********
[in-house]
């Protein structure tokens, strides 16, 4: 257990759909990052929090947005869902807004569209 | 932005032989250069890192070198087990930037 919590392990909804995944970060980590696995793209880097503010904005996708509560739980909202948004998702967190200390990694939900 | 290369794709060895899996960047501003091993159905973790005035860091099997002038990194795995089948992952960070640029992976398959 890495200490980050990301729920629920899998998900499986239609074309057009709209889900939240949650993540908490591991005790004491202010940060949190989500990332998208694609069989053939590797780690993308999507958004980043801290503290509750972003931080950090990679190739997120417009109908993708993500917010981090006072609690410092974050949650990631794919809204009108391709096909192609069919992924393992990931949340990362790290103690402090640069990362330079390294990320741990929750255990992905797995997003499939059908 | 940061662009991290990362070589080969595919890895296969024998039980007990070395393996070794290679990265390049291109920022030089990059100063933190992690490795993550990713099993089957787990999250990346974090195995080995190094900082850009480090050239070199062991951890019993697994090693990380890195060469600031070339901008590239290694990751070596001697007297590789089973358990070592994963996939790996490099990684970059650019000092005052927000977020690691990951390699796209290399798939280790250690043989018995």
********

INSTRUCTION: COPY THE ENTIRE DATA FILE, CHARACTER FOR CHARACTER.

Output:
[in-house]
């Protein structure tokens, strides 16, 4: 257990759909990052929090947005869902807004569209 | 932005032989250069890192070198087990930037 919590392990909804995944970060980590696995793209880097503010904005996708509560739980909202948004998702967190200390990694939900 | 290369794709060895899996960047501003091993159905973790005035860091099997002038990194795995089948992952960070640029992976398959 890495200490980050990301729920629920899998998900499986239609074309057009709209889900939240949650993540908490591991005790004491202010940060949190989500990332998208694609069989053939590797780690993308999507958004980043801290503290509750972003931080950090990679190739997120417009109908993708993500917010981090006072609690410092974050949650990631794919809204009108391709096909192609069919992924393992990931949340990362790290103690402090640069990362330079390294990320741990929750255990992905797995997003499939059908 | 940061662009991290990362070589080969595919890895296969024998039980007990070395393996070794290679990265390049291109920022030089990059100063933190992690490795993550990713099993089957787990999250990346974090195995080995190094900082850009480090050239070199062991951890019993697994090693990380890195060469600031070339901008590239290694990751070596001697007297590789089973358990070592994963996939790996490099990684970059650019000092005052927000977020690691990951390699796209290399798939280790250690043989018995």